4. Gen 31:1–3. Jacob’s resolution to return home.—All that was our father’s.—They evidently exaggerate in their hatred, and even accus him of dishonesty by the use of the expression: of that which was our father’s. But Laban shares in the threatening disposition; his countenance had changed remarkably toward Jacob, a fact all the more striking, since he had formerly been extraordinarily friendly. Trouble and dangers similar to those at home now develop themselves here; then comes, at the critical juncture, Jehovah’s command: Return.
DOCTRINAL AND ETHICAL
1. Jacob’s resolution to return home at his own risk, is to be explained from his excessive joy at Joseph’s birth, and from his longing for home and for deliverance from the oppression of Laban. Moreover, he seems to have considered Rachel’s son as the principal Messianic heir, and therefore must hasten to conduct him to the promised land, even at the peril of his life. Besides, he now feels that he must provide for his own house, and with Laban’s selfishness there is very little prospect of his attaining this in Laban’s house. These two circumstances show clearly why he allows himself to be retained by Laban (for he has no assurance of faith that he is now to return), and in the second place, the manner and means by which he turns the contract to his own advantage.
2. We here learn that Laban’s prosperity was not very great before Jacob’s arrival. The blessing first returns to the house with Jacob’s entrance. But this blessing seemed to become to Laban no blessing of faith. His conduct toward the son of his sister and his son-in-law, becomes more and more base. He seizes eagerly, therefore, the terms offered to him by Jacob, because they appear to him most favorable, since the sheep in the East are generally white, while the goats are black. His intention, therefore, is to defraud Jacob, while he is actually overreached by him. Besides, this avails only of the mere form; as to the thing itself, Jacob really had claims to a fair compensation.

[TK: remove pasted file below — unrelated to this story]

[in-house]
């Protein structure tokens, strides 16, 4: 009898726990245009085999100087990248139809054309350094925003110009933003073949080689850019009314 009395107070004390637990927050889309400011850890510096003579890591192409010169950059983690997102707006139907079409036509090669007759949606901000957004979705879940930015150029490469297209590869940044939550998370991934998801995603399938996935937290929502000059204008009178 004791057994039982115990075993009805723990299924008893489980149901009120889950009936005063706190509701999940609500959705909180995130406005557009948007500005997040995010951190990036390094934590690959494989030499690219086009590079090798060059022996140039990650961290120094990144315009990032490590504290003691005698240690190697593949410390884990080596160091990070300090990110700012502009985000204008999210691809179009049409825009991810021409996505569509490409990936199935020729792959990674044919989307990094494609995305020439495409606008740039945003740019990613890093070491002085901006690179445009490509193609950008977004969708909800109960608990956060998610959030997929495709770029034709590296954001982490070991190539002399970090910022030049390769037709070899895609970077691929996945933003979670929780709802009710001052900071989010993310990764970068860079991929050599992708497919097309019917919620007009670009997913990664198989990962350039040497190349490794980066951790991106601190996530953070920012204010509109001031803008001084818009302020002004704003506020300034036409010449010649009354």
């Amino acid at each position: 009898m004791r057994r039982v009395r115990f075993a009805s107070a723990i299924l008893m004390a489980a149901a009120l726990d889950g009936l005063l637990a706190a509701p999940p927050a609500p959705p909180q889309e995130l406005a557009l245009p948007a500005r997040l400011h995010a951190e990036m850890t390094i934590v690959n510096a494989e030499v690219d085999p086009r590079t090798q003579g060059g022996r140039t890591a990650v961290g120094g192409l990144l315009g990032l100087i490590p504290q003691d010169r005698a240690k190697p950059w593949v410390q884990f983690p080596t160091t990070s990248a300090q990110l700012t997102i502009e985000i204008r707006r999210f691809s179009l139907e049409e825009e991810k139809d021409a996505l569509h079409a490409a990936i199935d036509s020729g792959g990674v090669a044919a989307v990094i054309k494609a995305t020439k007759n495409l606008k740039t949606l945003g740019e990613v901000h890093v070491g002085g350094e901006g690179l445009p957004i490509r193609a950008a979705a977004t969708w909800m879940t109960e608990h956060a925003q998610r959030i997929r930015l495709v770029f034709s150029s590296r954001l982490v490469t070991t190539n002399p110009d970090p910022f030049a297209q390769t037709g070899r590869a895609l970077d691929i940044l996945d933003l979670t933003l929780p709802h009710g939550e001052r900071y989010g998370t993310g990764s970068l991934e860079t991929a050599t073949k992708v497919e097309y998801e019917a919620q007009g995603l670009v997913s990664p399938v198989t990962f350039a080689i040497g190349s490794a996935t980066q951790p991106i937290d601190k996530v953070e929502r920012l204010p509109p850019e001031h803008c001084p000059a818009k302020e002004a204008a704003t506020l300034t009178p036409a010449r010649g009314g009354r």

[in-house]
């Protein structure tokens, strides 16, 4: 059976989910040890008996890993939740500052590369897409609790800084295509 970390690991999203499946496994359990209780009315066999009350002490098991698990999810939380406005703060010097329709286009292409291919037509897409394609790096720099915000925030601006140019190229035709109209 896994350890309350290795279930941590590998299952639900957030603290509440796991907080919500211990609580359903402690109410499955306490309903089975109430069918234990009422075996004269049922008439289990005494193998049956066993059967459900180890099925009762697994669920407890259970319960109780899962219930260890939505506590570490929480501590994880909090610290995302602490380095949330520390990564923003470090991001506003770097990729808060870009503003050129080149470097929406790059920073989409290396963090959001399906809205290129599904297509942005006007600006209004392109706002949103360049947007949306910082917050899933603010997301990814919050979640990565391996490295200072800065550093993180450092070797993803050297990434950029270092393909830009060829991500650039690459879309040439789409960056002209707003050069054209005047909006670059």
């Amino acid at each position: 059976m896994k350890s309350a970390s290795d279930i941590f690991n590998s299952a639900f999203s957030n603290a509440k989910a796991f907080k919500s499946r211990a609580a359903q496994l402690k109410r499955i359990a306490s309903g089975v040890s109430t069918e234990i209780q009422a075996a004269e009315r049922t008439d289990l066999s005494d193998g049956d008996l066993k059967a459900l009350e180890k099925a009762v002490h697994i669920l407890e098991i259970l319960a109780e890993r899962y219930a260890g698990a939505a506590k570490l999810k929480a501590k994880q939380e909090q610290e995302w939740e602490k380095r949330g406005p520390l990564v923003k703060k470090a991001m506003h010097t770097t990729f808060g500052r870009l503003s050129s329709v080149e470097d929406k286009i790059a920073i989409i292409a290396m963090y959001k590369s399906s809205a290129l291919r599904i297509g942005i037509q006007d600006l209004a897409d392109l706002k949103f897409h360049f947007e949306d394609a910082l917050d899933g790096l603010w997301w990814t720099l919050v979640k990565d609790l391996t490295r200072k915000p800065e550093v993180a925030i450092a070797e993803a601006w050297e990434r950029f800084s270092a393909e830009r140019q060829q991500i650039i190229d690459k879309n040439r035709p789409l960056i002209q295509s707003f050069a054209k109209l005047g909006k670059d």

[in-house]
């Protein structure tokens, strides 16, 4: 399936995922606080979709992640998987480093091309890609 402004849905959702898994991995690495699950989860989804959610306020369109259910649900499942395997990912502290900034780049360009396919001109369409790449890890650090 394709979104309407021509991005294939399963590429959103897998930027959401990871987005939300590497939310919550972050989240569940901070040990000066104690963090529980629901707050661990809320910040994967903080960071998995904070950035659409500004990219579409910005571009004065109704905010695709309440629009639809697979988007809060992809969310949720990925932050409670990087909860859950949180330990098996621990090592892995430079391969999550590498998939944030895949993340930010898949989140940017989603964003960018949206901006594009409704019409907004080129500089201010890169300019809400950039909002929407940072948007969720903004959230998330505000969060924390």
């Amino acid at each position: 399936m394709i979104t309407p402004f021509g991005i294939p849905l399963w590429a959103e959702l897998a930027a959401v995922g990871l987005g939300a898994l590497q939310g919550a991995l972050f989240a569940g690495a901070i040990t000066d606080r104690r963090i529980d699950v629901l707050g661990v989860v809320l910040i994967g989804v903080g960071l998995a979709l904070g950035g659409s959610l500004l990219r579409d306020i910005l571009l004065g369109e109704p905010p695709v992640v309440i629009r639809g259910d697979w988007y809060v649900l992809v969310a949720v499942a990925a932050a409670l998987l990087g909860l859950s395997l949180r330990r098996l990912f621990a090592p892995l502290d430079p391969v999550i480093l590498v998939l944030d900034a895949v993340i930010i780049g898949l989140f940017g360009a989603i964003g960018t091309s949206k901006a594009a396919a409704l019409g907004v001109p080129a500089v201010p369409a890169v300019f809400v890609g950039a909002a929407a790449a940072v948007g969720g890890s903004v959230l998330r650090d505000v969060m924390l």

3. Just as Jacob’s conduct at the surreptitious obtaining the birthright was preceded by Isaac’s intended cunning, and the injustice of Esau, so also, in many respects, here Laban’s injustice and artifice precedes Jacob’s project (Gen 31). In this light Jacob’s conduct is to be judged. Hence he afterwards views his real gain as a divine blessing, although he had to atone again for his selfishness and cunning, in the form of the gain, at least, by fears and danger. Moreover, we must still bring into view, as to Jacob’s and Laban’s bargain, the following points: 1. Jacob asks for his wages very modestly and frankly; he asks for his wives and children, as the fruit of his wives, and for his discharge. While Laban wishes to keep him for his own advantage. 2. Jacob speaks frankly, Laban flatters and fawns. 3. Jacob might now expect a paternal treatment and dowry on the part of Laban. Laban, on the contrary, prolongs his servile relation, and asks him to determine his reward, because he expected from Jacob’s modesty the announcement of very small wages. 4. In the proposition made by Jacob, he thought he had caught him.